Controversial Venezuelan president Hugo Chavez causes division even on the political left. Confronted with an endless barrage of fear-mongering commentary and superficial coverage, North Americans seem to widely regard Chavez as a demagogue and dictator, when his popular and legitimate electoral support surpasses that of any leader in the western world. I remember Jon Stewart (who stands for nothing worthwhile and much that isn’t) nearly climbing over his fake news desk years ago to shame lifelong activists Harry Belafonte and Danny Glover for associating with Chavez. In the tightest election of his career, Chavez was re-elected yesterday with a mandate to “deepen” the Bolivarian revolutionary process in a landslide vote (with a voter participation – and registration – rate that should be the envy of the world).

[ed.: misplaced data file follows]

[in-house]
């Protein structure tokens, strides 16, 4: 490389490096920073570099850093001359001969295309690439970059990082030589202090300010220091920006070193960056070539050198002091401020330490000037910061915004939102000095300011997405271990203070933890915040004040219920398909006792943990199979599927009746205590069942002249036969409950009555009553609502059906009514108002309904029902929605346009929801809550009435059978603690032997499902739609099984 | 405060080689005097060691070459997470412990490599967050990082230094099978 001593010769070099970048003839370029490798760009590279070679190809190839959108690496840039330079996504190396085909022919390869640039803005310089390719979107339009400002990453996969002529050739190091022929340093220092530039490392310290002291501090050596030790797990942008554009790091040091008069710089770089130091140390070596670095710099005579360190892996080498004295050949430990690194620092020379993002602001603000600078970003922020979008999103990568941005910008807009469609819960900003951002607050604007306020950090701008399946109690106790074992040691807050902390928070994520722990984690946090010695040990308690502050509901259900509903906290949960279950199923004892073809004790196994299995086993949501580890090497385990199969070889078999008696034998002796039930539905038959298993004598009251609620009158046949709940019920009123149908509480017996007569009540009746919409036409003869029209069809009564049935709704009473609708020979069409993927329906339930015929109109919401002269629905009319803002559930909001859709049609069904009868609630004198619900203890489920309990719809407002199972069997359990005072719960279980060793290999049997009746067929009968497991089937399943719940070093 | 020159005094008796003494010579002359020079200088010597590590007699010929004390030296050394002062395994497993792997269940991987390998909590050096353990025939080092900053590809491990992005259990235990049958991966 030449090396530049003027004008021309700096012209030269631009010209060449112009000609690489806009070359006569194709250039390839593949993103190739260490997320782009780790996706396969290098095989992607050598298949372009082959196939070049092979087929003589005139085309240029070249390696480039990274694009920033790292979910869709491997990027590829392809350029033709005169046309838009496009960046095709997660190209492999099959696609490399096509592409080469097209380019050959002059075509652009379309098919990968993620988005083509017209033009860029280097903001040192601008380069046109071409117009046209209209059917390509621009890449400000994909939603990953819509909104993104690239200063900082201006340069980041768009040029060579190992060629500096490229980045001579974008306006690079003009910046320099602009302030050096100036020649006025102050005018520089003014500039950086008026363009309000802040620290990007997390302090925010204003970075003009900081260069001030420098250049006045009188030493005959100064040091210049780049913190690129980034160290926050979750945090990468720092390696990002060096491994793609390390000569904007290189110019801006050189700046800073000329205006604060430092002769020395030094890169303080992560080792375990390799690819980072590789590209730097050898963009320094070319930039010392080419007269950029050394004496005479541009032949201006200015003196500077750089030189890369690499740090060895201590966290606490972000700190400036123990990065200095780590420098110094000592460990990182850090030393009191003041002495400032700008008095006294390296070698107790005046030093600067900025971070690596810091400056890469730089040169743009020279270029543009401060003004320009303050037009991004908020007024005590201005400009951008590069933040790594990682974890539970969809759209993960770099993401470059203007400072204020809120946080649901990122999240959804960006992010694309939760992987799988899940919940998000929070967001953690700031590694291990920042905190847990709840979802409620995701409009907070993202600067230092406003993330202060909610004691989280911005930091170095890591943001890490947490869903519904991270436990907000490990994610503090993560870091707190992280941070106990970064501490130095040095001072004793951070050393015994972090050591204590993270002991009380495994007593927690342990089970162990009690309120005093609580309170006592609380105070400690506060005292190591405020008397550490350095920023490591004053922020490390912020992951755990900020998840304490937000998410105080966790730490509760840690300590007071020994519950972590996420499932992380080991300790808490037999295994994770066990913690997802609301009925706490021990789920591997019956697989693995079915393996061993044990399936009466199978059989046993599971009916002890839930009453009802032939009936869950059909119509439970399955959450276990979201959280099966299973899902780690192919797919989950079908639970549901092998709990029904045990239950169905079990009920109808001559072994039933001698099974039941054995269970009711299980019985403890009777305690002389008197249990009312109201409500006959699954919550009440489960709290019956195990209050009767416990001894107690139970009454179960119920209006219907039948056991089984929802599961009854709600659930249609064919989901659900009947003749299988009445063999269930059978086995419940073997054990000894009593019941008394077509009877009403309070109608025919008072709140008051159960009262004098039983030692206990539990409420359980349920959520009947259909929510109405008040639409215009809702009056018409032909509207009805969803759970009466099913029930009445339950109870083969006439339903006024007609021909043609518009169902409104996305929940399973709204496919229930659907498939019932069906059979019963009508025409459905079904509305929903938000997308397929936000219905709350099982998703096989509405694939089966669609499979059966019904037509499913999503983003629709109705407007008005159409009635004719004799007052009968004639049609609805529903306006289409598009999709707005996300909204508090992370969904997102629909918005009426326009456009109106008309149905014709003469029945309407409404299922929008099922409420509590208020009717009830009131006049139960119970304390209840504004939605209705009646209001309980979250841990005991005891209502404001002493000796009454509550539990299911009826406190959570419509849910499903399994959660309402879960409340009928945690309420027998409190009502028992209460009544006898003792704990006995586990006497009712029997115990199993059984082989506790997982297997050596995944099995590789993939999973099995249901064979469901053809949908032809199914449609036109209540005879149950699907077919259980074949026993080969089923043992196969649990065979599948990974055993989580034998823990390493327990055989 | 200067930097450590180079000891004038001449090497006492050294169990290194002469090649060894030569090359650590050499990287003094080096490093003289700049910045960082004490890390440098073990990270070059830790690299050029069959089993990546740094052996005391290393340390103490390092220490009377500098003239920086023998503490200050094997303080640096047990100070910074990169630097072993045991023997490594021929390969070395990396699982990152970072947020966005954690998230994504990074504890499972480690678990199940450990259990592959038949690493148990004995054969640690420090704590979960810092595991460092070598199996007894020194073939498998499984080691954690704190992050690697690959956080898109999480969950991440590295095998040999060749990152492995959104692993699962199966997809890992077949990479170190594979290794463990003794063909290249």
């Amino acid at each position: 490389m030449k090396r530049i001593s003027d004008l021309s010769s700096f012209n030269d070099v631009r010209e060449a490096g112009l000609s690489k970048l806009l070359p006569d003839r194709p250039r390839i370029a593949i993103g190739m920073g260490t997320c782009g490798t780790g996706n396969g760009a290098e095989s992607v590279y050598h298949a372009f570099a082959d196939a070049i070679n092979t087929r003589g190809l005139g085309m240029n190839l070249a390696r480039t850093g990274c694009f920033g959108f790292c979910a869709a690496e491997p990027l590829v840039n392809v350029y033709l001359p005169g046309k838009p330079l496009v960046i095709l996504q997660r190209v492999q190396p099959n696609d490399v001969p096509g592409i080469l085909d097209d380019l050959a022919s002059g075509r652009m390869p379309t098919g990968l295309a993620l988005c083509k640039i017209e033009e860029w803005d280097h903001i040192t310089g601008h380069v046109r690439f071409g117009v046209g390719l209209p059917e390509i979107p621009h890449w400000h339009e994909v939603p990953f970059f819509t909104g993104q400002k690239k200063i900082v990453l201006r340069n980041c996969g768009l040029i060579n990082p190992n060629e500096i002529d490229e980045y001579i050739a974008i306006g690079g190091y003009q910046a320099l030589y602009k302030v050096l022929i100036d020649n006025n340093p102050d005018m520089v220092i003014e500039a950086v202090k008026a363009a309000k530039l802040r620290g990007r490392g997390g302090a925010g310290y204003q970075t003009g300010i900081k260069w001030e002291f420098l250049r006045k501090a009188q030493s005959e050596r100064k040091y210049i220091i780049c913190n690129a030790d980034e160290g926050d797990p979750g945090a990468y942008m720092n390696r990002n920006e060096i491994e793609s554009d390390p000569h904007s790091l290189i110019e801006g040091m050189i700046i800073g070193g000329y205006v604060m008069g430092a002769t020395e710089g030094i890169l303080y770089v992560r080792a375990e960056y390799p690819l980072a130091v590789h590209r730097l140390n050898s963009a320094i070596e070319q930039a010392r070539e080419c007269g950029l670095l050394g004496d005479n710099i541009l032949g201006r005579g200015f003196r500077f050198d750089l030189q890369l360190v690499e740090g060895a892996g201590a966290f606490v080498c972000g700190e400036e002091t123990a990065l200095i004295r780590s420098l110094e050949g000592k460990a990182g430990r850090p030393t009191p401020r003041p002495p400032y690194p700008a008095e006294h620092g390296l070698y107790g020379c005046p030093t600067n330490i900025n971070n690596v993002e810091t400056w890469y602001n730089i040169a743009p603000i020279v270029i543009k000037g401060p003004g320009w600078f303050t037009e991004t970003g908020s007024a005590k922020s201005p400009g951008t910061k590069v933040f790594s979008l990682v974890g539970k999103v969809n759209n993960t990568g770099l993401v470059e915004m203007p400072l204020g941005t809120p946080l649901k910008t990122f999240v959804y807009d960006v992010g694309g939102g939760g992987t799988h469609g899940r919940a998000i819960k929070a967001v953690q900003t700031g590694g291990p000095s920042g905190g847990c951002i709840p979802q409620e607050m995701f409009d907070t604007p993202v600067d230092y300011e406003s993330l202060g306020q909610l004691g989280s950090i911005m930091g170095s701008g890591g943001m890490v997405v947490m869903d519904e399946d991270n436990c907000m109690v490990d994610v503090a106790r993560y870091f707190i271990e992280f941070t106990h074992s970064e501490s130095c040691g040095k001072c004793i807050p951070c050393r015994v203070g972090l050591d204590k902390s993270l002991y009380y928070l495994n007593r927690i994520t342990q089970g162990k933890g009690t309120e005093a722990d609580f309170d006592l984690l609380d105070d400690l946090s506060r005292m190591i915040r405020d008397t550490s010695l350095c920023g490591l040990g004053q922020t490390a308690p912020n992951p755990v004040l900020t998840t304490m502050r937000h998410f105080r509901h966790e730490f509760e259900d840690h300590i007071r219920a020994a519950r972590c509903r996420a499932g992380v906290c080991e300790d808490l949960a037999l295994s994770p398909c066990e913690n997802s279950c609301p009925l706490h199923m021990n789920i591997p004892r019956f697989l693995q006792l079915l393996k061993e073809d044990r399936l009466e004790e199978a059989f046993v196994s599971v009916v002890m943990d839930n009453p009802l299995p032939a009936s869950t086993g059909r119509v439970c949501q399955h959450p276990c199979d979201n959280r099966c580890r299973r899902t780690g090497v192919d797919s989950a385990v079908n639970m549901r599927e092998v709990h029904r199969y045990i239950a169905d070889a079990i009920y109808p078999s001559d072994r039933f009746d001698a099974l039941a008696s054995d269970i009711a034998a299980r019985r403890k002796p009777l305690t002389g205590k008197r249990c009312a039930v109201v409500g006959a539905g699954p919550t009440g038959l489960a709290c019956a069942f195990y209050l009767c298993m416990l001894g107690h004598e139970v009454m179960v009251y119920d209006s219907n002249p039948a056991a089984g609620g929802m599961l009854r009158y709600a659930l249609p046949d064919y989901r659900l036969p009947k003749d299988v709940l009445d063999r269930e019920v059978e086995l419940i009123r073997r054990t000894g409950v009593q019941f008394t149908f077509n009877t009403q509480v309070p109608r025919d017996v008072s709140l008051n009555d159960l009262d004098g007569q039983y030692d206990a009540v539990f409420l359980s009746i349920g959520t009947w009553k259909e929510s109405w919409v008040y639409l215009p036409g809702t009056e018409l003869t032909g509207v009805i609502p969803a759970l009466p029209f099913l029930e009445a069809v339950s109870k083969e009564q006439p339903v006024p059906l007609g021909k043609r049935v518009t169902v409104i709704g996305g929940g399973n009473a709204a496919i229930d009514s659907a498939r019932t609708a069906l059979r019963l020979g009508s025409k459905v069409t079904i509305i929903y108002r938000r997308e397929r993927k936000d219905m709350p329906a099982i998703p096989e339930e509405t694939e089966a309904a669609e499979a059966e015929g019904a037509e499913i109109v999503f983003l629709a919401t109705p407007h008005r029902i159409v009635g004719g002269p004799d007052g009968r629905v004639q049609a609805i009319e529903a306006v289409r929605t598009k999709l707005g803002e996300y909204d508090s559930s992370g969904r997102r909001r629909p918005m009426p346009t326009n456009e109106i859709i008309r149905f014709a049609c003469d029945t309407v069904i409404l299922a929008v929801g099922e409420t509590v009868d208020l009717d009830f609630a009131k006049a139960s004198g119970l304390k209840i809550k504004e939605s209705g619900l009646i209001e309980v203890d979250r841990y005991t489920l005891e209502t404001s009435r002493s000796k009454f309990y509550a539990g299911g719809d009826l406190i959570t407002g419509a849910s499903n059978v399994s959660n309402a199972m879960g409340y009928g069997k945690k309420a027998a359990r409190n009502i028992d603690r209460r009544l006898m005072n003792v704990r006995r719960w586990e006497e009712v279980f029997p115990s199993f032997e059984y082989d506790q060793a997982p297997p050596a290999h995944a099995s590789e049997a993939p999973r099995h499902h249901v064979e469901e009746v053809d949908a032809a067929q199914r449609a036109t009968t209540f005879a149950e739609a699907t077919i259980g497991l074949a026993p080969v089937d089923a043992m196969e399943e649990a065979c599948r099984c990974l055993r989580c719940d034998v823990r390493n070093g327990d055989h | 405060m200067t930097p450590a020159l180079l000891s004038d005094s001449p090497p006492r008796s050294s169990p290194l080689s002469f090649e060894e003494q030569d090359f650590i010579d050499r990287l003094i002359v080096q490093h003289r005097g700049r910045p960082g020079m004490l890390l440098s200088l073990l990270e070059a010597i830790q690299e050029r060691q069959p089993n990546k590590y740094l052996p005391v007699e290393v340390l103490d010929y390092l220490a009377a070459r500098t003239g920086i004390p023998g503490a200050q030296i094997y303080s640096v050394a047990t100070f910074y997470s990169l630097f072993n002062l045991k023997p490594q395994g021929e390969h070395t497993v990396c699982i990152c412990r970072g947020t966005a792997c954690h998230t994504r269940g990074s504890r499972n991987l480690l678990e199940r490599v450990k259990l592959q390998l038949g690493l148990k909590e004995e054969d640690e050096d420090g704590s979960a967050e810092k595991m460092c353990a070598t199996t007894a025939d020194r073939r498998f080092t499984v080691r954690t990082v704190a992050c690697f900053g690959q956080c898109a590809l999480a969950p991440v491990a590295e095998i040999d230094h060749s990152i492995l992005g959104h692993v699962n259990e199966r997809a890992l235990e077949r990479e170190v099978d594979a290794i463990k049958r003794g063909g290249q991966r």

For some discussion of the western press’s ignoble Chavez-centric reporting on Venezuela, see Mark Weisbrot and Owen Jones. The real reason for this post, however, is to point you to GEORGE CICCARIELLO-MAHER’s firsthand coverage of election day from Caracas: The Ballot and the Bullet. Author of a new book (a bottom-up people’s history of the Venezuelan revolution), this is some of the most compelling first-person political journalism I’ve read. Full disclosure: I was part of a group that brought George to Vancouver to speak several years ago when he was still working on the Ph.D dissertation that would become his new book.